Why Is Everything Different Once You’re Onstage?

December 16, 2007

I thought I knew the Nutcracker music cold, but when I was out there, everything was different. (I was playing the Maid in Irine Fokine’s 50th Nutcracker with just one rehearsal under my belt—see previous blog.) There is one part where the Maid, with coats and jackets piled high in her arms, staggers across the front of the stage. I knew it happened on the second 8 of what I think of as the Grand Music. Every time I looked at the DVD of a previous performance, I was very clear where the Grand Music came in: It’s after the light-and-gracious music of families entering and greeting. But when I got the coats in my arms, I had a moment of panic and wondered if I had missed it or if I should wait. I took the plunge and made the crossing. Luckily, just in time, for then the owl-clock started striking and the mood changed.

    My Maid mentor (16-year old Jazmine Shovlin) had shown me exactly where to place the chair at the end of the Party Scene so that it would be in the right place for Clara to stand on top of when the mice attacked her. It was the middle of three sets of red spike marks. When she had shown me before the performance, the wings were up in the flies because the stage wasn’t set up yet. Now, while performing, the spikes looked too close to the wings. After I moved the chair, I confided to my pal the Butler, “I’m not sure I put the chair in the right place.” He said, “It’s OK, I’ll put it back.” I think he got the nod from Miss Fokine, sitting in the downstage wing, to reset it.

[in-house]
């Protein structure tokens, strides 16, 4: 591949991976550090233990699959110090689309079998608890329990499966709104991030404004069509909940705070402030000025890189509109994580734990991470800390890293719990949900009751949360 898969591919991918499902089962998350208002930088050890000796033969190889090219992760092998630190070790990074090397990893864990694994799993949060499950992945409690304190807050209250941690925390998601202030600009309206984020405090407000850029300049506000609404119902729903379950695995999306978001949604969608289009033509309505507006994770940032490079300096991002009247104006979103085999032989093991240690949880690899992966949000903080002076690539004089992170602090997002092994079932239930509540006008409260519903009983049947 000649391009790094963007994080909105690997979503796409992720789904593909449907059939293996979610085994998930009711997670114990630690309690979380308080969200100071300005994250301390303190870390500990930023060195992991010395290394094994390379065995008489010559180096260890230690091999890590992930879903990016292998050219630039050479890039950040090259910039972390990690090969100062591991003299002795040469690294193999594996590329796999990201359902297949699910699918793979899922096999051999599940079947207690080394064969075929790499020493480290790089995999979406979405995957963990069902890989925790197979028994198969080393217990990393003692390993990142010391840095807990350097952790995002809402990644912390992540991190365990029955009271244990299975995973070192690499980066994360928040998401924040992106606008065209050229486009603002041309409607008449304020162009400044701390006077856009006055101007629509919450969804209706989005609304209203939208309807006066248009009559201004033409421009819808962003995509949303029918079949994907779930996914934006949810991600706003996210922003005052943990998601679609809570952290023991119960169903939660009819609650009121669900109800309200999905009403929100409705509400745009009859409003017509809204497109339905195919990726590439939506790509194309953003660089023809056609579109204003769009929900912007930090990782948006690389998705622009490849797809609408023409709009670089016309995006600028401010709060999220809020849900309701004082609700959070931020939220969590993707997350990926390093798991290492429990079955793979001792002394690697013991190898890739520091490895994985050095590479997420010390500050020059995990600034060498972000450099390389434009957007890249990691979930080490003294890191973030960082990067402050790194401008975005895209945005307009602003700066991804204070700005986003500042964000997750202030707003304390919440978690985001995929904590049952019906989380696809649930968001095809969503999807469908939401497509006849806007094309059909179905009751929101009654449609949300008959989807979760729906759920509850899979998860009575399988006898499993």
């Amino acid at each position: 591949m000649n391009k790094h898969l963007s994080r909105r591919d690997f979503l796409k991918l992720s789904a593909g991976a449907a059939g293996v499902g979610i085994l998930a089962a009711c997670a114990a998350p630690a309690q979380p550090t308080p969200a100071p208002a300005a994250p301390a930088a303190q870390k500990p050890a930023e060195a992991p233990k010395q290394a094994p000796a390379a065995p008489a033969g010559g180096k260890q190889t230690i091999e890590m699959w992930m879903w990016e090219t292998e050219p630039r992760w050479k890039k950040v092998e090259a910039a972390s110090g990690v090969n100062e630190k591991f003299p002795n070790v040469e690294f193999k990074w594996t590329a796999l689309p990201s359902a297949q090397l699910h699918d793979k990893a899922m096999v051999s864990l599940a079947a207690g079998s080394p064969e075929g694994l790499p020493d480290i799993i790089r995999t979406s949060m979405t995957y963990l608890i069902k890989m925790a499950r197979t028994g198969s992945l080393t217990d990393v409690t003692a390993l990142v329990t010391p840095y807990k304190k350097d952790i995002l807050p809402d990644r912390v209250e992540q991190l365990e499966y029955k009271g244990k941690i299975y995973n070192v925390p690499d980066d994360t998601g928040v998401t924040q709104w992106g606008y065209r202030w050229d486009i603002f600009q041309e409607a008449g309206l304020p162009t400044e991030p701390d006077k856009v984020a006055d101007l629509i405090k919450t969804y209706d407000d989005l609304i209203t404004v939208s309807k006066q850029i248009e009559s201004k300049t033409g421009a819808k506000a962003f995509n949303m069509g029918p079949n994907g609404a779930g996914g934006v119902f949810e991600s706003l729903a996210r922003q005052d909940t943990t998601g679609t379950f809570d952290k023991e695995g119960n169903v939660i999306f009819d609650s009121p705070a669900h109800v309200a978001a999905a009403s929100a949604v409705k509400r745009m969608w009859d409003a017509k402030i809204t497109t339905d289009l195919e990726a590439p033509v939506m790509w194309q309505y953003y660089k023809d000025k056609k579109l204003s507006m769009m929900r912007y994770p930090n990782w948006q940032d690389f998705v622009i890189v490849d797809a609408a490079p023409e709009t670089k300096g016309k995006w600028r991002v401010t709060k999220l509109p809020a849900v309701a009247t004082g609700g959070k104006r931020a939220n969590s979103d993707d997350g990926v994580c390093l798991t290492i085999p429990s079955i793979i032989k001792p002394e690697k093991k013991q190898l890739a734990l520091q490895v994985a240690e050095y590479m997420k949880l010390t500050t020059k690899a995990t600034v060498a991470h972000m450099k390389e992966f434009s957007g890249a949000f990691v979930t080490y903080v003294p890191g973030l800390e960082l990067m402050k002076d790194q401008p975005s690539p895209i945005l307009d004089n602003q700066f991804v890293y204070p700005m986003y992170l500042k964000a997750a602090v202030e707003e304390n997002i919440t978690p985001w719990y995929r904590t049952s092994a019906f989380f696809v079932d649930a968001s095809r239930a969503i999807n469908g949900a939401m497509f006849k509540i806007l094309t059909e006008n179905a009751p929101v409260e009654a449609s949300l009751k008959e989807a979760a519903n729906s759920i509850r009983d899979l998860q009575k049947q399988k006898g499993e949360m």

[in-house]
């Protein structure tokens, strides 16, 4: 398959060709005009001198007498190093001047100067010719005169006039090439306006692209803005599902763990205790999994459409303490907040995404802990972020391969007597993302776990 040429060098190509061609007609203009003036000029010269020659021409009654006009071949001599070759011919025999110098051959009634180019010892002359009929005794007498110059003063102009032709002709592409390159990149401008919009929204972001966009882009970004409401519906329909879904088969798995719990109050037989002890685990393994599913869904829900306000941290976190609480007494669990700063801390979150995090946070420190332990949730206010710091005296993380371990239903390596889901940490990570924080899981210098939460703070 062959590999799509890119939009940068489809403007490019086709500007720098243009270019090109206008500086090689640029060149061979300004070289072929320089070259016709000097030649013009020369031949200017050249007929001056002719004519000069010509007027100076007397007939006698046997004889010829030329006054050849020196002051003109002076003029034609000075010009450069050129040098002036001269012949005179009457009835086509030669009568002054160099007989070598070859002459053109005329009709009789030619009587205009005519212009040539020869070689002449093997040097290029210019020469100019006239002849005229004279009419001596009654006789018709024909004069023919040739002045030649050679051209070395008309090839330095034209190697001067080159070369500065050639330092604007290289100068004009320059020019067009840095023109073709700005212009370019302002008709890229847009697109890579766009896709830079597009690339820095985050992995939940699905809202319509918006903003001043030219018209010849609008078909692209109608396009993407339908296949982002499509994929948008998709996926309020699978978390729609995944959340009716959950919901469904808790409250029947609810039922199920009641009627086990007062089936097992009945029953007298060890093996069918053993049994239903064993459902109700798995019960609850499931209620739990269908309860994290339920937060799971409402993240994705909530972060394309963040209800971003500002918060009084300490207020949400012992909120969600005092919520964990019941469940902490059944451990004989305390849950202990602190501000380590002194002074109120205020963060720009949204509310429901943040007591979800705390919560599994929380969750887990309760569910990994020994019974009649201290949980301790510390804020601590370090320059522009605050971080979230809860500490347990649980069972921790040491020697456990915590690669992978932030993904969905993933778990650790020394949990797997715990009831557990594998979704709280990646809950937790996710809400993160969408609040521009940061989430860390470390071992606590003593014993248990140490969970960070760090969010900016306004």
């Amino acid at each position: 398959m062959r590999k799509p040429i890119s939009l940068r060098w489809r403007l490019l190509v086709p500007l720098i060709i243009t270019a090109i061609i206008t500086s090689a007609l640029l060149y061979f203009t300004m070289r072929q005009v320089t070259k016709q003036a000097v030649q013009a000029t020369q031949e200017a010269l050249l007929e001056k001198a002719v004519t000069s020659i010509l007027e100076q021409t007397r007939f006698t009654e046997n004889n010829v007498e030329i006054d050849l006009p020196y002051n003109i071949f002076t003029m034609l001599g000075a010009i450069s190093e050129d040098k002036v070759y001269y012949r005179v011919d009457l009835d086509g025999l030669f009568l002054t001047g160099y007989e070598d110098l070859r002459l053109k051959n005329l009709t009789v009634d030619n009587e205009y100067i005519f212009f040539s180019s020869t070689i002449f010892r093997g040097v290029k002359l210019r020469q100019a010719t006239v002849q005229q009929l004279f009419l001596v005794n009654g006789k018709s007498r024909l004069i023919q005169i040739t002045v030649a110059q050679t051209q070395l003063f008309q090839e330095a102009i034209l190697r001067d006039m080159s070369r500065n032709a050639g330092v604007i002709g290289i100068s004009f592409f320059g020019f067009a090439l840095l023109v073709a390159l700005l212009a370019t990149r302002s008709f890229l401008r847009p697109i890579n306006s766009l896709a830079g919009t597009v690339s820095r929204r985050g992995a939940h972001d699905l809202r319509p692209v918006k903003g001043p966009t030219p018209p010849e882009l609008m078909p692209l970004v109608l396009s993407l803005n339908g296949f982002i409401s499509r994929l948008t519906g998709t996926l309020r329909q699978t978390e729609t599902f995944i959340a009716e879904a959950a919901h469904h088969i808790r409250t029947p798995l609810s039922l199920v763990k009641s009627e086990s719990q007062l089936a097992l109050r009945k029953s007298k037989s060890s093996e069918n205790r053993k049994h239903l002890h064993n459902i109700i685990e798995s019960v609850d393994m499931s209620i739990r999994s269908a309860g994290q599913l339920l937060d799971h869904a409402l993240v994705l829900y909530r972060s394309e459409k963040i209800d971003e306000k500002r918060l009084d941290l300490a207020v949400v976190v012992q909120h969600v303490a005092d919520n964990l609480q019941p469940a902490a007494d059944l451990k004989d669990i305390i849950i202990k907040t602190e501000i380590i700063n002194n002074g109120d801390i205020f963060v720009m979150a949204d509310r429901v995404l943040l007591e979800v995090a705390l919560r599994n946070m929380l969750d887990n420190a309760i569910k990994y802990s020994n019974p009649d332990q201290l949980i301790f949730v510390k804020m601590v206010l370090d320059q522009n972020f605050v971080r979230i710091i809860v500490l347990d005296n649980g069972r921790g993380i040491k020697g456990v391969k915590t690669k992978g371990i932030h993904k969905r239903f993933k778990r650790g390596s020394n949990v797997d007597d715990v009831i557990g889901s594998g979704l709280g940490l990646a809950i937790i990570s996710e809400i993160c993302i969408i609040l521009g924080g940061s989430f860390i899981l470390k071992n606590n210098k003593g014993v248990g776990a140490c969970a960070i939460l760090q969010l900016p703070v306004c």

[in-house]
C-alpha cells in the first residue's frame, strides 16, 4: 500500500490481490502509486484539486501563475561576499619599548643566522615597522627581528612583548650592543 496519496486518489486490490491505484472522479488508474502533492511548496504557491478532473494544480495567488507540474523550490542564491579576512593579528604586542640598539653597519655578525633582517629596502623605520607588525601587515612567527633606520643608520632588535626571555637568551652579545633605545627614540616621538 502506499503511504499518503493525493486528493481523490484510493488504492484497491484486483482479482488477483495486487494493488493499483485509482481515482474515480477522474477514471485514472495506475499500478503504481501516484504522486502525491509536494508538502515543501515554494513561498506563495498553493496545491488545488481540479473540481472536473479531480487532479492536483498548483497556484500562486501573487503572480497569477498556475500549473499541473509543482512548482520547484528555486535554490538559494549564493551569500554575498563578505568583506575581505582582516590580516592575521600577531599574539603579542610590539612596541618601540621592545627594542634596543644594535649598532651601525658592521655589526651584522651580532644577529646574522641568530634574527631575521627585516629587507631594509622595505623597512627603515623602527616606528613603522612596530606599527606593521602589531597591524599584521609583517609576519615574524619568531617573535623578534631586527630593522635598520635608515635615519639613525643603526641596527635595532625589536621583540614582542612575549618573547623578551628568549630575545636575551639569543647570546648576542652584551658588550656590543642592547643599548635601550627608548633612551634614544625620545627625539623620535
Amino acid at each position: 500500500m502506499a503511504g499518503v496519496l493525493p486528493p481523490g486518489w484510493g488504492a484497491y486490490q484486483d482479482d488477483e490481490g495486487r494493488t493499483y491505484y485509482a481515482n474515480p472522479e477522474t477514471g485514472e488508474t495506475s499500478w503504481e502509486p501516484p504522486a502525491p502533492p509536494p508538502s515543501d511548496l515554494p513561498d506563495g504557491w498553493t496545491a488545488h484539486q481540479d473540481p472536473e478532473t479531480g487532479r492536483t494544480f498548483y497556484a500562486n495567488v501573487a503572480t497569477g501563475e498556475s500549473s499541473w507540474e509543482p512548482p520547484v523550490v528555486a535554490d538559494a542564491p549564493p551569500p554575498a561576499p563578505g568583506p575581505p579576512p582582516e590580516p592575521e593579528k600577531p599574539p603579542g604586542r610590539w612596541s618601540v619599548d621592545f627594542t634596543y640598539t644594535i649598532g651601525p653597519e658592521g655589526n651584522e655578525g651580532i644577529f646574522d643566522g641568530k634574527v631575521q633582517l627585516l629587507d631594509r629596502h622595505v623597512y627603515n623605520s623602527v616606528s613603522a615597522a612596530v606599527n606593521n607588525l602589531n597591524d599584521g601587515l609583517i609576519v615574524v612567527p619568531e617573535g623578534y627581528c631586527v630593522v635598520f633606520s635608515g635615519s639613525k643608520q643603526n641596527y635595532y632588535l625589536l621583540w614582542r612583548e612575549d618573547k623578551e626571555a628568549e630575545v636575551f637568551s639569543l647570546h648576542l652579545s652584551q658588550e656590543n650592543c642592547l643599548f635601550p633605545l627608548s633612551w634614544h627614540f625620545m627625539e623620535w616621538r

Jazmine very kindly prompted me from the wing on the exact timing of when I blow out the “candles” on the Xmas tree after the Silberhouse family goes to bed. Bless her. The candles went out at the right time.

    I got to watch the rest of Act I from backstage, and Act II from out front. ATheannual guest artists Slawomir Wozniak and Rachel Cahayla-Wynne, brought a classy elegance to Sugar Plum (I still think Fokine’s pas de deux is the closest to Petipa we’ll ever see, as Miss Fokine’s mother, Alexandra Fedorova, was in the original Petipa-Ivanov production); Eugene Petrov was spectacular in the Russian dance; and the students were aglow with performance energy. And Jon Decker, Miss Fokine’s son, is the most delightfully scary Drosselmeyer I’ve ever seen.

    Before the show, there was some speech-making and reunion-making, and a proclamation was read that was signed by William Jefferson Clinton (yes, really!). In case that wasn’t momentous enough, there was a bomb scare in the parking lot after the show. Someone was trying to get kids out of the basement, so girls wearing toe shoes and little else were running outside. (Later we learned that the bomb squad x-rayed and then detonated the suspicious package.)

    A crew from CBS Sunday Morning filmed the whole thing for a segment on Fokine’s 50th Nutcracker to air December 23.

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